Bike thieves are most likely to strike during the week in areas where people have gone to shop, according to research by the road users’ organisation ABWB.
Some 30% of people questioned for the survey said they had had a bike stolen while out shopping. The next most popular locations for bike thieves are railway stations (18%), residential areas (16%) and night life centres (16%).
In addition, 62% of thefts took place during the week and were spread equally over 24 hours.
The survey also showed that only around half of people who report their bike as stolen to the police know what make it is. And half of cyclists are also unaware that new bikes contain a chip that can be used to identify it.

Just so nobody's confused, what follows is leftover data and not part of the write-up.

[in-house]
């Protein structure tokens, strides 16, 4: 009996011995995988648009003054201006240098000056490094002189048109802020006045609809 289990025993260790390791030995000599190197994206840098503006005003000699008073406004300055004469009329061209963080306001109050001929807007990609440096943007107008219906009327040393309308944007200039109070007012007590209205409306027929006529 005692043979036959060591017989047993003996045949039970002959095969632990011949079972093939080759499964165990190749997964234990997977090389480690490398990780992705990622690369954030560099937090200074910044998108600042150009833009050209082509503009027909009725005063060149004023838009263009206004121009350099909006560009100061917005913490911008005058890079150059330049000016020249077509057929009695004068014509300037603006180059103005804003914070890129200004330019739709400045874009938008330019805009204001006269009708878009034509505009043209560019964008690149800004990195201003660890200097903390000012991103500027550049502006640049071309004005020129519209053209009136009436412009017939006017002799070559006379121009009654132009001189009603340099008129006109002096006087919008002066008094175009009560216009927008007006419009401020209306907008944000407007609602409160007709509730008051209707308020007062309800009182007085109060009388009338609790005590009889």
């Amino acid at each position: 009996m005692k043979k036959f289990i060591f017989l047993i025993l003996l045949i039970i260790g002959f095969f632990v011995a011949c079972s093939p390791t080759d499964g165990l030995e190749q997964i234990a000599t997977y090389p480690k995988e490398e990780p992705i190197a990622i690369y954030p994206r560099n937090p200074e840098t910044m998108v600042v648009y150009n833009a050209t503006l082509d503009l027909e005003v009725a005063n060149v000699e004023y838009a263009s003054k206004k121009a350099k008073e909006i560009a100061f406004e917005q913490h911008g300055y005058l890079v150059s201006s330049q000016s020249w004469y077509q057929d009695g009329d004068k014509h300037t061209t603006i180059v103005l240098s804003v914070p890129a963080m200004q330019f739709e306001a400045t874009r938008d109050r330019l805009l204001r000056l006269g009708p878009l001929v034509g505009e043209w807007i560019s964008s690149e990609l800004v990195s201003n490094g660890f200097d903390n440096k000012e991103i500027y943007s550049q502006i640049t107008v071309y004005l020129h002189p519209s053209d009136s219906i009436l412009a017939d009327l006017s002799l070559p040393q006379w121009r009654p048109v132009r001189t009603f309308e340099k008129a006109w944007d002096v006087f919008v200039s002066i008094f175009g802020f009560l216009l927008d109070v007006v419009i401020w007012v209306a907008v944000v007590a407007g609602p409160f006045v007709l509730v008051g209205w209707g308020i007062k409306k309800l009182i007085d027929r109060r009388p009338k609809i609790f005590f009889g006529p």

In February, the Telegraaf reported that Belgium, Germany and even Spain are common destinations for bikes stolen in the Netherlands and that organised criminal gangs have taken over from junkies as the biggest thieves.
Nevertheless, efforts to reduce bike theft are paying off. In 2008, 735,000 bikes were reported stolen but by 2011 the total had fallen to 450,000, the Telegraaf said.
Police are currently experimenting with decoy bikes fitted with a track and trace system in an effort to catch thieves. One small experiment in Noord Brabant has already led to 96 arrests in six months.
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